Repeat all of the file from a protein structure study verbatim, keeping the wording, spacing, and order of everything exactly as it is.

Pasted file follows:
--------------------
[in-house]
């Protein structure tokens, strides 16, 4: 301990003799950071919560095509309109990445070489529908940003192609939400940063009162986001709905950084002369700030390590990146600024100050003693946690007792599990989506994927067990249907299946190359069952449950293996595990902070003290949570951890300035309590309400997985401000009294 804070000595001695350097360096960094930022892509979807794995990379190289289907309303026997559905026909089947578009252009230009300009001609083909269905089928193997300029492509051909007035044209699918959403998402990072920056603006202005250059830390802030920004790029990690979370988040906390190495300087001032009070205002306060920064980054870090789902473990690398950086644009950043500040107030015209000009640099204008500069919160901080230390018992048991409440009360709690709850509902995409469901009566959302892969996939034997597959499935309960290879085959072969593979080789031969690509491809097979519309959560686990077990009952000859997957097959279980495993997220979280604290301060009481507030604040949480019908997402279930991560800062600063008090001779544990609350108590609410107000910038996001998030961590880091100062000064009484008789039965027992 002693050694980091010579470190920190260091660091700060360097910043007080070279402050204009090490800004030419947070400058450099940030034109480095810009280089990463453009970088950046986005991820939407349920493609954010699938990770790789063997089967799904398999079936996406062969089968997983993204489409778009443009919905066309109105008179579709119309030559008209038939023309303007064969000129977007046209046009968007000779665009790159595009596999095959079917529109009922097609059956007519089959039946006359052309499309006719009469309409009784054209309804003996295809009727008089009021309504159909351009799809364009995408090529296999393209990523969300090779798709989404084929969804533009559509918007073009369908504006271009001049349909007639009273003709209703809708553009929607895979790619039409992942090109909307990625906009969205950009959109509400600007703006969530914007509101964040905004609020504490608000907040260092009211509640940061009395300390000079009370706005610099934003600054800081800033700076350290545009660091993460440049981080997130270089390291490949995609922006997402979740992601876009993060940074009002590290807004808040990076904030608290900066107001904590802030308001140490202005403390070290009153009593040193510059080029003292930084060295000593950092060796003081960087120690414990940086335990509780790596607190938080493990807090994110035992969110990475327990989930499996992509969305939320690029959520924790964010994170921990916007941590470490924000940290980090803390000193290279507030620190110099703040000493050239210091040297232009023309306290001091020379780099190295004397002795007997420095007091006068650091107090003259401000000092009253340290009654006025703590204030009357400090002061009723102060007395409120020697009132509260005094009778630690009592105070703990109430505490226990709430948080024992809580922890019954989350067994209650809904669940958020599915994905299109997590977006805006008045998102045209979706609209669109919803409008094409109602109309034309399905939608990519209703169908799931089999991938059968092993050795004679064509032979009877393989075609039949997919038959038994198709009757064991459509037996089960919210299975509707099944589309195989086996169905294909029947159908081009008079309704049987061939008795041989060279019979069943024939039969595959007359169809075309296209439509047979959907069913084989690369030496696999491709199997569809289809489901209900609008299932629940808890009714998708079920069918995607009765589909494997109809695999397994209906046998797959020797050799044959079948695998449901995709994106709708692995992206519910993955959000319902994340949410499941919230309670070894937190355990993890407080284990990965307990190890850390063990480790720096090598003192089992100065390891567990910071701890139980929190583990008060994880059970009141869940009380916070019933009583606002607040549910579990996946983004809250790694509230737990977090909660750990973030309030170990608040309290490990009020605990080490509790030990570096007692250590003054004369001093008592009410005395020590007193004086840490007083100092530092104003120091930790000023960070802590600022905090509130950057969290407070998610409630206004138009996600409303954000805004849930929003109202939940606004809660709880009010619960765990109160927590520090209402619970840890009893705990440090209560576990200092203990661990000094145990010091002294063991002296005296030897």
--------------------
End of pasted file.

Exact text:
[in-house]
């Protein structure tokens, strides 16, 4: 301990003799950071919560095509309109990445070489529908940003192609939400940063009162986001709905950084002369700030390590990146600024100050003693946690007792599990989506994927067990249907299946190359069952449950293996595990902070003290949570951890300035309590309400997985401000009294 804070000595001695350097360096960094930022892509979807794995990379190289289907309303026997559905026909089947578009252009230009300009001609083909269905089928193997300029492509051909007035044209699918959403998402990072920056603006202005250059830390802030920004790029990690979370988040906390190495300087001032009070205002306060920064980054870090789902473990690398950086644009950043500040107030015209000009640099204008500069919160901080230390018992048991409440009360709690709850509902995409469901009566959302892969996939034997597959499935309960290879085959072969593979080789031969690509491809097979519309959560686990077990009952000859997957097959279980495993997220979280604290301060009481507030604040949480019908997402279930991560800062600063008090001779544990609350108590609410107000910038996001998030961590880091100062000064009484008789039965027992 002693050694980091010579470190920190260091660091700060360097910043007080070279402050204009090490800004030419947070400058450099940030034109480095810009280089990463453009970088950046986005991820939407349920493609954010699938990770790789063997089967799904398999079936996406062969089968997983993204489409778009443009919905066309109105008179579709119309030559008209038939023309303007064969000129977007046209046009968007000779665009790159595009596999095959079917529109009922097609059956007519089959039946006359052309499309006719009469309409009784054209309804003996295809009727008089009021309504159909351009799809364009995408090529296999393209990523969300090779798709989404084929969804533009559509918007073009369908504006271009001049349909007639009273003709209703809708553009929607895979790619039409992942090109909307990625906009969205950009959109509400600007703006969530914007509101964040905004609020504490608000907040260092009211509640940061009395300390000079009370706005610099934003600054800081800033700076350290545009660091993460440049981080997130270089390291490949995609922006997402979740992601876009993060940074009002590290807004808040990076904030608290900066107001904590802030308001140490202005403390070290009153009593040193510059080029003292930084060295000593950092060796003081960087120690414990940086335990509780790596607190938080493990807090994110035992969110990475327990989930499996992509969305939320690029959520924790964010994170921990916007941590470490924000940290980090803390000193290279507030620190110099703040000493050239210091040297232009023309306290001091020379780099190295004397002795007997420095007091006068650091107090003259401000000092009253340290009654006025703590204030009357400090002061009723102060007395409120020697009132509260005094009778630690009592105070703990109430505490226990709430948080024992809580922890019954989350067994209650809904669940958020599915994905299109997590977006805006008045998102045209979706609209669109919803409008094409109602109309034309399905939608990519209703169908799931089999991938059968092993050795004679064509032979009877393989075609039949997919038959038994198709009757064991459509037996089960919210299975509707099944589309195989086996169905294909029947159908081009008079309704049987061939008795041989060279019979069943024939039969595959007359169809075309296209439509047979959907069913084989690369030496696999491709199997569809289809489901209900609008299932629940808890009714998708079920069918995607009765589909494997109809695999397994209906046998797959020797050799044959079948695998449901995709994106709708692995992206519910993955959000319902994340949410499941919230309670070894937190355990993890407080284990990965307990190890850390063990480790720096090598003192089992100065390891567990910071701890139980929190583990008060994880059970009141869940009380916070019933009583606002607040549910579990996946983004809250790694509230737990977090909660750990973030309030170990608040309290490990009020605990080490509790030990570096007692250590003054004369001093008592009410005395020590007193004086840490007083100092530092104003120091930790000023960070802590600022905090509130950057969290407070998610409630206004138009996600409303954000805004849930929003109202939940606004809660709880009010619960765990109160927590520090209402619970840890009893705990440090209560576990200092203990661990000094145990010091002294063991002296005296030897």